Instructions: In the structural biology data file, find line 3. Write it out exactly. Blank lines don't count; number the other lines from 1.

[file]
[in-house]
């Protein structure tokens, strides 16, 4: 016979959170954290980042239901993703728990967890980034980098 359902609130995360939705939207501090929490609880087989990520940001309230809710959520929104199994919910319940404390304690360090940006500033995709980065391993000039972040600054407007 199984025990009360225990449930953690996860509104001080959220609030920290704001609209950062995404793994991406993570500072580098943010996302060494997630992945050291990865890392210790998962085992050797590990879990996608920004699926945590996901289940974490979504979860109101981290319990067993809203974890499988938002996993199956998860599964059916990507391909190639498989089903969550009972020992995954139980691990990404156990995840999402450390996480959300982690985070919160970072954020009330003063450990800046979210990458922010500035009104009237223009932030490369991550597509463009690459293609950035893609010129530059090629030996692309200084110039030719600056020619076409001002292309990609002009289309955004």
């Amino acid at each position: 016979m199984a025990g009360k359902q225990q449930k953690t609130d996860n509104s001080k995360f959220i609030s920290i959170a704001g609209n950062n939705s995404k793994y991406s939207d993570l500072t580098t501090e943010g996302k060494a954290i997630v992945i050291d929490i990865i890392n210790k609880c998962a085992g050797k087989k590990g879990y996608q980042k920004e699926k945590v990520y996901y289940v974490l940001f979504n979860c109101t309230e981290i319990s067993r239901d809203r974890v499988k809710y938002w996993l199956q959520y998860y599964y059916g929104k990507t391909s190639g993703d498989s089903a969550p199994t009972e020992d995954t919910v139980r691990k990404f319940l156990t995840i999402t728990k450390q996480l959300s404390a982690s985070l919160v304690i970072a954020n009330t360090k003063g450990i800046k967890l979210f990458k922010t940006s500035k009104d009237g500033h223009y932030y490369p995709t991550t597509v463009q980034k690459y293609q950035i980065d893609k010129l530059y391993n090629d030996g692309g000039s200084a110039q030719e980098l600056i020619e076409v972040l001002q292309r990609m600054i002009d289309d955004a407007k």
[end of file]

């Amino acid at each position: 016979m199984a025990g009360k359902q225990q449930k953690t609130d996860n509104s001080k995360f959220i609030s920290i959170a704001g609209n950062n939705s995404k793994y991406s939207d993570l500072t580098t501090e943010g996302k060494a954290i997630v992945i050291d929490i990865i890392n210790k609880c998962a085992g050797k087989k590990g879990y996608q980042k920004e699926k945590v990520y996901y289940v974490l940001f979504n979860c109101t309230e981290i319990s067993r239901d809203r974890v499988k809710y938002w996993l199956q959520y998860y599964y059916g929104k990507t391909s190639g993703d498989s089903a969550p199994t009972e020992d995954t919910v139980r691990k990404f319940l156990t995840i999402t728990k450390q996480l959300s404390a982690s985070l919160v304690i970072a954020n009330t360090k003063g450990i800046k967890l979210f990458k922010t940006s500035k009104d009237g500033h223009y932030y490369p995709t991550t597509v463009q980034k690459y293609q950035i980065d893609k010129l530059y391993n090629d030996g692309g000039s200084a110039q030719e980098l600056i020619e076409v972040l001002q292309r990609m600054i002009d289309d955004a407007k």